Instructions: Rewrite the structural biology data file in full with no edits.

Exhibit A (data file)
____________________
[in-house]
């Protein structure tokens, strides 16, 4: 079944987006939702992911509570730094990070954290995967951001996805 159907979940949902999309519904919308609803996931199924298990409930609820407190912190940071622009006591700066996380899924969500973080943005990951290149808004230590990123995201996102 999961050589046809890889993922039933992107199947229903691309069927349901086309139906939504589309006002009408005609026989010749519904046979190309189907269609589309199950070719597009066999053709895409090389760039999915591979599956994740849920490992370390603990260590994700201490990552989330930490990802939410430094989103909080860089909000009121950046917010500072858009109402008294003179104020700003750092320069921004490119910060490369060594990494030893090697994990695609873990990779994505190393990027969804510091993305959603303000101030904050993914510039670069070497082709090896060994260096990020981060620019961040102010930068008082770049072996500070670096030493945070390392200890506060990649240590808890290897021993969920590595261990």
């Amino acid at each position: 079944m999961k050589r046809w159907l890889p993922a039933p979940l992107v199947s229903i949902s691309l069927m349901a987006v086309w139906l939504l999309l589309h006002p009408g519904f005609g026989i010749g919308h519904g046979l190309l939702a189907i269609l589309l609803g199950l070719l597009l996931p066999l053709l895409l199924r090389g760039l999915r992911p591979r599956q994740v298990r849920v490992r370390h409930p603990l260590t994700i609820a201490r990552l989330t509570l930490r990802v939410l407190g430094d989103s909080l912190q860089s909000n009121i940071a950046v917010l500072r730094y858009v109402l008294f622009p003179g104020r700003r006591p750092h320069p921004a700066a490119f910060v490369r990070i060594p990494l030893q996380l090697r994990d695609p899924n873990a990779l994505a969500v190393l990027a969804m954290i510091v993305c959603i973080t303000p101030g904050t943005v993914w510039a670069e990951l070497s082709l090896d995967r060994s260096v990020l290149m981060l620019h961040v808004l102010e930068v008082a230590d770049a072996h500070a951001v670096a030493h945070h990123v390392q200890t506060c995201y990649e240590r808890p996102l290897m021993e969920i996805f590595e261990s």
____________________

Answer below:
[in-house]
């Protein structure tokens, strides 16, 4: 079944987006939702992911509570730094990070954290995967951001996805 159907979940949902999309519904919308609803996931199924298990409930609820407190912190940071622009006591700066996380899924969500973080943005990951290149808004230590990123995201996102 999961050589046809890889993922039933992107199947229903691309069927349901086309139906939504589309006002009408005609026989010749519904046979190309189907269609589309199950070719597009066999053709895409090389760039999915591979599956994740849920490992370390603990260590994700201490990552989330930490990802939410430094989103909080860089909000009121950046917010500072858009109402008294003179104020700003750092320069921004490119910060490369060594990494030893090697994990695609873990990779994505190393990027969804510091993305959603303000101030904050993914510039670069070497082709090896060994260096990020981060620019961040102010930068008082770049072996500070670096030493945070390392200890506060990649240590808890290897021993969920590595261990």
């Amino acid at each position: 079944m999961k050589r046809w159907l890889p993922a039933p979940l992107v199947s229903i949902s691309l069927m349901a987006v086309w139906l939504l999309l589309h006002p009408g519904f005609g026989i010749g919308h519904g046979l190309l939702a189907i269609l589309l609803g199950l070719l597009l996931p066999l053709l895409l199924r090389g760039l999915r992911p591979r599956q994740v298990r849920v490992r370390h409930p603990l260590t994700i609820a201490r990552l989330t509570l930490r990802v939410l407190g430094d989103s909080l912190q860089s909000n009121i940071a950046v917010l500072r730094y858009v109402l008294f622009p003179g104020r700003r006591p750092h320069p921004a700066a490119f910060v490369r990070i060594p990494l030893q996380l090697r994990d695609p899924n873990a990779l994505a969500v190393l990027a969804m954290i510091v993305c959603i973080t303000p101030g904050t943005v993914w510039a670069e990951l070497s082709l090896d995967r060994s260096v990020l290149m981060l620019h961040v808004l102010e930068v008082a230590d770049a072996h500070a951001v670096a030493h945070h990123v390392q200890t506060c995201y990649e240590r808890p996102l290897m021993e969920i996805f590595e261990s």